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Georgia Lofts

Georgia Lofts

Email: georgialofts@gmail.com

Total Article : 124

About Me:I am a second year student studying BioMedical Science. I am interested in a wide range of topics but particularly like to focus on Biology, Art and Philosophy.

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Carbohydrates

Carbohydrates

Carbohydrates. A word you have probably heard your entire life but do you actually understand what the word means? They are essential biological molecules and, believe it or not, they contain carbon! Most carbohydrates are polymers.

 

What are polymers?

A polymer is a substance which has a molecular structure built up chiefly or completely from a large number of similar units bonded together. In simpler terms, similar small molecules are joined together to form a big molecule. These small molecules are called monosaccharides. Monosaccharides are the monomers that make up polysaccharides.

 

Glucose for example is a monosaccharide. It can join together to form the polysaccharide starch. Glucose is a hexose monosaccharide (meaning it contains 6 carbon atoms and is in a hexagonal shape) and it can come in two forms; alpha glucose and beta glucose. They do look very similar so it is important to recognise what makes them different. In alpha glucose, on the first carbon, there will be a hydrogen attached to it above the ring and a hydroxyl (OH) group attached below the ring. In beta glucose it is the reverse (hydroxyl group above the ring and hydrogen below the ring.) That is the only difference, the rest of the structure is exactly the same. The different glucoses will be able to bond to different molecules to form different polysaccharides. Two alpha glucose molecules join to form maltose (a disaccharide). Other dissacharides are sucrose (formed from alpha glucose and fructose) and lactose (formed from beta glucose and galactose.) Lots of alpha glucose molecules can join to form the polysaccharide amylose.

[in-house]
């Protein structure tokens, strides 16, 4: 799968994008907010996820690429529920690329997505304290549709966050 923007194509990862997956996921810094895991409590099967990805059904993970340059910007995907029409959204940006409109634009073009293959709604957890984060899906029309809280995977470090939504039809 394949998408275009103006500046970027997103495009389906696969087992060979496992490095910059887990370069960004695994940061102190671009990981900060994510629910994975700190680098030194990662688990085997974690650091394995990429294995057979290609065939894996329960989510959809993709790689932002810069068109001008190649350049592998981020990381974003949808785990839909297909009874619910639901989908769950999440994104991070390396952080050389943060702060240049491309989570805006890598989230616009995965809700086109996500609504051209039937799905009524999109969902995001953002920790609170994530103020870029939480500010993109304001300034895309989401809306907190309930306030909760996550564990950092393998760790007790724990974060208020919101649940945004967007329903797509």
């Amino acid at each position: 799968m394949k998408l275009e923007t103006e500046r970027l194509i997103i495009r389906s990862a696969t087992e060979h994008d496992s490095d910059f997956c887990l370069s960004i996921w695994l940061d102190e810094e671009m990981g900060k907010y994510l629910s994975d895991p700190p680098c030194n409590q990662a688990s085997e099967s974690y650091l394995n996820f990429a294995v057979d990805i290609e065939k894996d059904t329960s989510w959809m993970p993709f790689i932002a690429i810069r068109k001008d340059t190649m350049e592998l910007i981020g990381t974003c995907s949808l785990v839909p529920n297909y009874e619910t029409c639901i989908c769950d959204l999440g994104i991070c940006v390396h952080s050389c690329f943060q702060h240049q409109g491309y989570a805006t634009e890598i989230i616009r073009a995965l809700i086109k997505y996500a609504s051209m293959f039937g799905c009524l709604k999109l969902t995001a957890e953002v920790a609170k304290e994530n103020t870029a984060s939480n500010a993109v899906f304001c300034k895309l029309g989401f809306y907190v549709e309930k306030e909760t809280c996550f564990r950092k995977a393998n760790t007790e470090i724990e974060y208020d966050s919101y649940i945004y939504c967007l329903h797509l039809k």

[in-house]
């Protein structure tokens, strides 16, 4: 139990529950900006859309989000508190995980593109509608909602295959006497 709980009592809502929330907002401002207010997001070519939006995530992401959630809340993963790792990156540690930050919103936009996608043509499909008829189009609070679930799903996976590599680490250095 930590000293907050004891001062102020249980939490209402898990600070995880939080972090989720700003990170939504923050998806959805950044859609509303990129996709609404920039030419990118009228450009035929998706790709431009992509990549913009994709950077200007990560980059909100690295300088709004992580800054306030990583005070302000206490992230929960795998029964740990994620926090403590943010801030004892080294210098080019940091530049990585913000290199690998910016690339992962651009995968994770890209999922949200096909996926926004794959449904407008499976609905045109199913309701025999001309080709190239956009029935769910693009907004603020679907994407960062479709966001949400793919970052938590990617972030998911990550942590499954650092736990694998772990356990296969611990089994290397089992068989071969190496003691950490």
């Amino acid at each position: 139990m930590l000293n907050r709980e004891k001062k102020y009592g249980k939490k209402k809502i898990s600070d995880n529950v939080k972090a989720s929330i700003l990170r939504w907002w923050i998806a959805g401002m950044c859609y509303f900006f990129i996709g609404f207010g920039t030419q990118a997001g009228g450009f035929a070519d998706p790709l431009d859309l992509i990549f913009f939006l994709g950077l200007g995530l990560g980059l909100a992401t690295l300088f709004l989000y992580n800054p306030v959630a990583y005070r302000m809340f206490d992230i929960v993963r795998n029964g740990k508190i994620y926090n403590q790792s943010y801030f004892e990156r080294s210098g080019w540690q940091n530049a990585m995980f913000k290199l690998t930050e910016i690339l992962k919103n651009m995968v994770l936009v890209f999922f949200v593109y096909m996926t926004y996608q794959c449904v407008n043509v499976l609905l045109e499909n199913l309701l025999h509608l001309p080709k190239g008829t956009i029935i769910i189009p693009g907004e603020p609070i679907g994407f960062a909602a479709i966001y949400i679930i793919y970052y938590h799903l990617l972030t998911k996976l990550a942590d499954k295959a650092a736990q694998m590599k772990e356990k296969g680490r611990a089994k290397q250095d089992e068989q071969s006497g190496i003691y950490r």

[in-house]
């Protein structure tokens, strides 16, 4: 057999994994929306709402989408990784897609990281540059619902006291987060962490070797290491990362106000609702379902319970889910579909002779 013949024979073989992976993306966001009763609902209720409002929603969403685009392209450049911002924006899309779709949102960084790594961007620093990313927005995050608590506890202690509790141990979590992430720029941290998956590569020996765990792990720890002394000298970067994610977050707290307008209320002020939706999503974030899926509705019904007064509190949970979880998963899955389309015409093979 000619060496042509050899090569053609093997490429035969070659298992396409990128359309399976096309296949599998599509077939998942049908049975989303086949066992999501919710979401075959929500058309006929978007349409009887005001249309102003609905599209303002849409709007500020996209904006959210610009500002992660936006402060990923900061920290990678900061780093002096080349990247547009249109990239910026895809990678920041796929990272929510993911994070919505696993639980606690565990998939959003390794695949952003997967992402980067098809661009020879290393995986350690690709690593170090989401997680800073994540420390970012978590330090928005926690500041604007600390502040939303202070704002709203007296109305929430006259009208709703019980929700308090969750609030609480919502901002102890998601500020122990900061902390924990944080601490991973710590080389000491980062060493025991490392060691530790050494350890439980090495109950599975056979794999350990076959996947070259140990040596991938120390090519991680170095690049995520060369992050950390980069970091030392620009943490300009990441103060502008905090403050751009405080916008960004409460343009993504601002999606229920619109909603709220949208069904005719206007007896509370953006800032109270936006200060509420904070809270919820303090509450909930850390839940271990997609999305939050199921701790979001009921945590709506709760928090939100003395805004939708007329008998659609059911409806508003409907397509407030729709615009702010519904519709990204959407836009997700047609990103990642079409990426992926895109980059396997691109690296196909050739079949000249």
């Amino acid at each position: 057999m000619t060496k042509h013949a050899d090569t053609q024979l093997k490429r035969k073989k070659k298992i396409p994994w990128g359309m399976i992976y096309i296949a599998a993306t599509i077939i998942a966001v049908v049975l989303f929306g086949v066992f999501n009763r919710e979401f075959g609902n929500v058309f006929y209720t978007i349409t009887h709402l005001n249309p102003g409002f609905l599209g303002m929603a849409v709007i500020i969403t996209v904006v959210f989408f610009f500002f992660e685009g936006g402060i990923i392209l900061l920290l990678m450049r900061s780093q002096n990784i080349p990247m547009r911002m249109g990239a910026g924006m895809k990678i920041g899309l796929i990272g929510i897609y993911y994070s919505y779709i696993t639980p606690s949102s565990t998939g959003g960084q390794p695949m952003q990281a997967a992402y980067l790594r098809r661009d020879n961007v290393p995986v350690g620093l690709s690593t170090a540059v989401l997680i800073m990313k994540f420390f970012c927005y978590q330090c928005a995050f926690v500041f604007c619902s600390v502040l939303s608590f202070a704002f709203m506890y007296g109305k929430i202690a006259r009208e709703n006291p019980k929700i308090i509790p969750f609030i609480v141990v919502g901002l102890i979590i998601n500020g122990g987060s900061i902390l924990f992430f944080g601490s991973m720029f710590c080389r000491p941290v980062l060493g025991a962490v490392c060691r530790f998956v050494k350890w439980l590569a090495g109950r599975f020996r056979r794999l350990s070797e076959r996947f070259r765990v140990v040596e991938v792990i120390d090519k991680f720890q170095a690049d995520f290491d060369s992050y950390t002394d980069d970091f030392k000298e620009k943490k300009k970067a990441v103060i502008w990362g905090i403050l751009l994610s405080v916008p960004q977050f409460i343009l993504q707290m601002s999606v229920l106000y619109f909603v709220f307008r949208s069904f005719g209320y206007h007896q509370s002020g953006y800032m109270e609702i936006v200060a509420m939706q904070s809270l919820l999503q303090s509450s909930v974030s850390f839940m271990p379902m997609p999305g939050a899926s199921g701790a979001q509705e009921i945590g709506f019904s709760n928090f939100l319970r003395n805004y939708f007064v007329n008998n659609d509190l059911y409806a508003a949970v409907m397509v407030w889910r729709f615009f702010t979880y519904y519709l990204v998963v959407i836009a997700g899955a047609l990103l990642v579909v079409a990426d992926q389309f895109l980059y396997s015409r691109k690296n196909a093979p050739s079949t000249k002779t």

So how do monosaccharides form disaccharides, and then polysaccharides?

They do so using a condensation reaction. A condensation reaction involves removing a hydrogen from one monomer, and a hydroxyl group from the second monomer, this produces water and as a result a glycosidic bond forms. Thus a condensation reaction is removing water to form a bond which connects the two monomers together (synthesis.) This reaction is reversible, a disaccharide can be broken back into two monomers through a hydrolysis reaction. A hydrolysis reaction is where water is added to split the monomers. To synthesise a polysaccharide it is the same process happening continuously.

 

Ribose is another example of a monosaccharide. This time, it has a five carbon sugar thus it is a pentose monosaccharide and is shaped pentagonally. All carbohydrates have the same three chemical elements; carbon, oxygen and hydrogen.

 

Carbohydrates are a good energy source and their shapes are useful to their functions. For example glucoses shape makes it good for energy storage and makes it soluble. Its solubility is useful as glucose is needed all over the body for respiration. Therefore as it is needed all over, it needs to be transported in the blood. As it is soluble, it can easily be transported in the blood to wherever it is needed. The glycosidic bonds contain energy, so when broken the energy can be used for reactions, the breakdown of ATP (the universal energy currency) into ADP and inorganic phosphate.

 

 

Image credits:

 

https://www.biology-questions-and-answers.com/images/Carbohydrate-Properties.jpg

 

https://ibhumanbiochemistry.wikispaces.com/file/view/ch2f10.gif/31798121/ch2f10.gif

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